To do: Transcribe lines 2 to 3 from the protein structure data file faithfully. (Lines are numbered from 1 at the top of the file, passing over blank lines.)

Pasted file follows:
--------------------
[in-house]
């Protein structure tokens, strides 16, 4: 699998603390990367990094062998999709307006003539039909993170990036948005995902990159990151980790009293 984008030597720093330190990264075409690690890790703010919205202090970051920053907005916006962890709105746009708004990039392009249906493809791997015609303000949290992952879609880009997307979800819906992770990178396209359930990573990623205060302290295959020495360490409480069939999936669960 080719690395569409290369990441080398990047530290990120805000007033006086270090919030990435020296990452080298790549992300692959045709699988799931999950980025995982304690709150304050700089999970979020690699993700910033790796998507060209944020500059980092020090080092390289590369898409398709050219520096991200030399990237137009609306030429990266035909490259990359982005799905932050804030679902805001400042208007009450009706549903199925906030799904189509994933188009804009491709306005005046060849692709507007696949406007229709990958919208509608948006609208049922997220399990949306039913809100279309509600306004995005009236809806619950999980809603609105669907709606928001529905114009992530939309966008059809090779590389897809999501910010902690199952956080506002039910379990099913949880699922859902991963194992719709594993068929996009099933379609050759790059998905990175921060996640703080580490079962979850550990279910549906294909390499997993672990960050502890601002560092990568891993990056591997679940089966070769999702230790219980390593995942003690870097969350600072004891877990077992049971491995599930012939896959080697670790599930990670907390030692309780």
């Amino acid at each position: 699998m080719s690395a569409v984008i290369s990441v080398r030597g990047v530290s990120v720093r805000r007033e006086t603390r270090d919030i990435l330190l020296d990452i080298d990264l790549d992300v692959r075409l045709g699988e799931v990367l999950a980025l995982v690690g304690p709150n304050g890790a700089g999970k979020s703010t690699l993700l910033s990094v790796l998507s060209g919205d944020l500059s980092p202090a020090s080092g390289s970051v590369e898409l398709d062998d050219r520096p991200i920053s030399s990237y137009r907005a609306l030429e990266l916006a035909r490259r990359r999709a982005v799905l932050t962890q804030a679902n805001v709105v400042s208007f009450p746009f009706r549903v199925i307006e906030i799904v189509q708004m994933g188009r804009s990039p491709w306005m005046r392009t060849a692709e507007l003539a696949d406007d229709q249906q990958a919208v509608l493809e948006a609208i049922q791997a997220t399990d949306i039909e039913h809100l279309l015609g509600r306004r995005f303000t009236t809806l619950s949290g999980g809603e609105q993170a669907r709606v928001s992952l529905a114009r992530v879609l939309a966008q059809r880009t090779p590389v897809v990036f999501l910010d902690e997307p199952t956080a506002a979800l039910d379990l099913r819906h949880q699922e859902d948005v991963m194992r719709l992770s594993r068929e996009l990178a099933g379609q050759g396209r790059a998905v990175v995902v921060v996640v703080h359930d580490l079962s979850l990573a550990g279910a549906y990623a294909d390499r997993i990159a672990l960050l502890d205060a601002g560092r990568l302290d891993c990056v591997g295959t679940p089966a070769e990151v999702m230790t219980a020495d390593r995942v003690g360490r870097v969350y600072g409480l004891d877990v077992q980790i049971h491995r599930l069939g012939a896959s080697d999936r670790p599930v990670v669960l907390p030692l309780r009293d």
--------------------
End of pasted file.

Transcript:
């Protein structure tokens, strides 16, 4: 699998603390990367990094062998999709307006003539039909993170990036948005995902990159990151980790009293 984008030597720093330190990264075409690690890790703010919205202090970051920053907005916006962890709105746009708004990039392009249906493809791997015609303000949290992952879609880009997307979800819906992770990178396209359930990573990623205060302290295959020495360490409480069939999936669960 080719690395569409290369990441080398990047530290990120805000007033006086270090919030990435020296990452080298790549992300692959045709699988799931999950980025995982304690709150304050700089999970979020690699993700910033790796998507060209944020500059980092020090080092390289590369898409398709050219520096991200030399990237137009609306030429990266035909490259990359982005799905932050804030679902805001400042208007009450009706549903199925906030799904189509994933188009804009491709306005005046060849692709507007696949406007229709990958919208509608948006609208049922997220399990949306039913809100279309509600306004995005009236809806619950999980809603609105669907709606928001529905114009992530939309966008059809090779590389897809999501910010902690199952956080506002039910379990099913949880699922859902991963194992719709594993068929996009099933379609050759790059998905990175921060996640703080580490079962979850550990279910549906294909390499997993672990960050502890601002560092990568891993990056591997679940089966070769999702230790219980390593995942003690870097969350600072004891877990077992049971491995599930012939896959080697670790599930990670907390030692309780």
């Amino acid at each position: 699998m080719s690395a569409v984008i290369s990441v080398r030597g990047v530290s990120v720093r805000r007033e006086t603390r270090d919030i990435l330190l020296d990452i080298d990264l790549d992300v692959r075409l045709g699988e799931v990367l999950a980025l995982v690690g304690p709150n304050g890790a700089g999970k979020s703010t690699l993700l910033s990094v790796l998507s060209g919205d944020l500059s980092p202090a020090s080092g390289s970051v590369e898409l398709d062998d050219r520096p991200i920053s030399s990237y137009r907005a609306l030429e990266l916006a035909r490259r990359r999709a982005v799905l932050t962890q804030a679902n805001v709105v400042s208007f009450p746009f009706r549903v199925i307006e906030i799904v189509q708004m994933g188009r804009s990039p491709w306005m005046r392009t060849a692709e507007l003539a696949d406007d229709q249906q990958a919208v509608l493809e948006a609208i049922q791997a997220t399990d949306i039909e039913h809100l279309l015609g509600r306004r995005f303000t009236t809806l619950s949290g999980g809603e609105q993170a669907r709606v928001s992952l529905a114009r992530v879609l939309a966008q059809r880009t090779p590389v897809v990036f999501l910010d902690e997307p199952t956080a506002a979800l039910d379990l099913r819906h949880q699922e859902d948005v991963m194992r719709l992770s594993r068929e996009l990178a099933g379609q050759g396209r790059a998905v990175v995902v921060v996640v703080h359930d580490l079962s979850l990573a550990g279910a549906y990623a294909d390499r997993i990159a672990l960050l502890d205060a601002g560092r990568l302290d891993c990056v591997g295959t679940p089966a070769e990151v999702m230790t219980a020495d390593r995942v003690g360490r870097v969350y600072g409480l004891d877990v077992q980790i049971h491995r599930l069939g012939a896959s080697d999936r670790p599930v990670v669960l907390p030692l309780r009293d």